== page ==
Why apology legislation benefits insurers
RYAN REMIORZ / CANADIAN PRESS IMAGES
Michael McCain, CEO of Maple Leaf Foods, holds a press conference in
2008 after a deadly listeriosis outbreak.
ntario recently joined
B.C., Manitoba and
Saskatchewan — as
well as some jurisdictions outside of Canada
— in enacting apology
legislation. Like the others, Ontario’s
version provides that an apology does
not constitute an express or implied
admission of fault or liability, and
does not nullify or otherwise affect
liability insurance coverage regardless
of wording to the contrary in a policy.
Those in the insurance community
may worry that this means a loss of
control over the defence of third party
claims. Liability policies invariably
assign control of the defence of claims
to the insurer and include a condition
requiring the insured to refrain from
assuming any obligation to a third
party without the insurer’s consent.
The Apology Act appears to under-
mine the effect of these provisions. It
defines an apology as: “… an expres-
sion of sympathy or regret, a state-
ment that the person is sorry or in any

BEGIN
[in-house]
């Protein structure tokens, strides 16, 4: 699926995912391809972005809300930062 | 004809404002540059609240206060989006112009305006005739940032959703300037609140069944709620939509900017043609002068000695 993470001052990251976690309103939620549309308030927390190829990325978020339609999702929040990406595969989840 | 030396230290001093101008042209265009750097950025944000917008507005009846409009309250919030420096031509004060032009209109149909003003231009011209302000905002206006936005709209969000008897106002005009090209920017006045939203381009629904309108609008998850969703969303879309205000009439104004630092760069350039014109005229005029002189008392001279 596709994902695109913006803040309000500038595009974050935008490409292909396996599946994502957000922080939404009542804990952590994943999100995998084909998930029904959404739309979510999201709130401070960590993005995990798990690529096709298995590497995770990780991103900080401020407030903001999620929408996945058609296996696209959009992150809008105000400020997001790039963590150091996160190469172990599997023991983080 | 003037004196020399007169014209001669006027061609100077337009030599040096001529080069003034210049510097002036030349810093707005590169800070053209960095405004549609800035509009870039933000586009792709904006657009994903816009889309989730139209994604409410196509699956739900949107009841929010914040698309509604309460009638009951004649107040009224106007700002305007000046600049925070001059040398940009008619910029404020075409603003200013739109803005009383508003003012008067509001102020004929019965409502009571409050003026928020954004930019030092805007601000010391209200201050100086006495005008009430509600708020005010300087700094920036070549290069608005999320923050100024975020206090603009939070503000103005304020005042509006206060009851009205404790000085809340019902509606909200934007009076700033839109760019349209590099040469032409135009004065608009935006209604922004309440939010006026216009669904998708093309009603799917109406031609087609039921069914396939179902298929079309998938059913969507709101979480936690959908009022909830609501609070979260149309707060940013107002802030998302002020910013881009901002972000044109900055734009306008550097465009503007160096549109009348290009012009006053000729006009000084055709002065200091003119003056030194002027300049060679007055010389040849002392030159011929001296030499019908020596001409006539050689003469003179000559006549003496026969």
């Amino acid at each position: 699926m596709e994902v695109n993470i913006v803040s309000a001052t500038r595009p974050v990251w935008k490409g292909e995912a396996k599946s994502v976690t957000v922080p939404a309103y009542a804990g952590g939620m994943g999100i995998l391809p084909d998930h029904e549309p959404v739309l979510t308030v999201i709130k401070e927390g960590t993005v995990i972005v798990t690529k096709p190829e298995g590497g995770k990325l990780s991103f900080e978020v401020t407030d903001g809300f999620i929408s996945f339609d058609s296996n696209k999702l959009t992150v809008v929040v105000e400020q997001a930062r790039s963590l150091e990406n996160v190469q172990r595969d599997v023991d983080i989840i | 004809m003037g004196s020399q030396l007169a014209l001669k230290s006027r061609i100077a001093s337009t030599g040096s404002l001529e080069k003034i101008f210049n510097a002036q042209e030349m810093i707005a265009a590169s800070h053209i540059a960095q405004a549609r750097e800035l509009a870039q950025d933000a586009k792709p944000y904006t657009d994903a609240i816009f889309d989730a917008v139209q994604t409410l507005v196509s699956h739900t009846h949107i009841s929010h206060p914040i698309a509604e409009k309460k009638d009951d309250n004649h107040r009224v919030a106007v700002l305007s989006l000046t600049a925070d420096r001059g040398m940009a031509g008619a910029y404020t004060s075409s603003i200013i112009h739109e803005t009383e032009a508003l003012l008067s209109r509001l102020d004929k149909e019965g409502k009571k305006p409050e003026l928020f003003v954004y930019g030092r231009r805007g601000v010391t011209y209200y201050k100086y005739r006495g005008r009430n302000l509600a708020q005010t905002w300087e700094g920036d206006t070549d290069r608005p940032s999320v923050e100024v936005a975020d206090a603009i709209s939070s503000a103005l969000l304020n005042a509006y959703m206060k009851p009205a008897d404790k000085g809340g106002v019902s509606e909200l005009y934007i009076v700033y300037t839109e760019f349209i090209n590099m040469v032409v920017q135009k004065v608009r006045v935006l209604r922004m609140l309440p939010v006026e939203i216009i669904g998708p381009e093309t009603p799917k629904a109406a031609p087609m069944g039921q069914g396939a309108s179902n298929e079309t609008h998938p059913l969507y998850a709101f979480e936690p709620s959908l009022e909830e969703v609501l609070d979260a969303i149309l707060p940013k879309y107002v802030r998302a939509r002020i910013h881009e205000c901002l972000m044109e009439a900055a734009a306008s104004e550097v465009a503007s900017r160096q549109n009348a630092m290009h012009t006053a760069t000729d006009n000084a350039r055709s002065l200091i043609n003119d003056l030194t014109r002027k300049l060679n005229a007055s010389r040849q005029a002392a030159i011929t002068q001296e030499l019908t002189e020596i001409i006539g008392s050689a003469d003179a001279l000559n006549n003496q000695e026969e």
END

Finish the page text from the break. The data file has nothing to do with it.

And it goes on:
other words or actions indicating con-
trition or commiseration, whether or
not the words or actions admit fault
or liability or imply an admission of
fault or liability in connection with
the matter to which the words or
actions relate.” It follows that, if an
insured makes an apology that
includes an admission of liability, the
assumption of obligation implied in
that may not be invoked by the insur-
er to deny indemnity.
Insurance defence counsel face ethical ‘tug of war’
The Law Society of British
Columbia noted in 2006 that “it
seems likely that not all lawyers
who practice in [insurance
defence] are compliant with
their [professional and ethical]
obligations.” Insurance defence
counsel — both the cynical veteran and the newly minted practitioner — should keep this in
Much legal literature has
addressed the liability insurer’s
duty to defend lawsuits against
their insureds. The material
tends to focus on the rights and
obligations of the insurer and
the insureds respectively. The
terms of the contract (the poli-
cy) between the parties drive
much of the analysis. When is
the duty to defend triggered?
Who appoints and instructs
defence counsel? How should
conflicts of interest between
insurer and insured be
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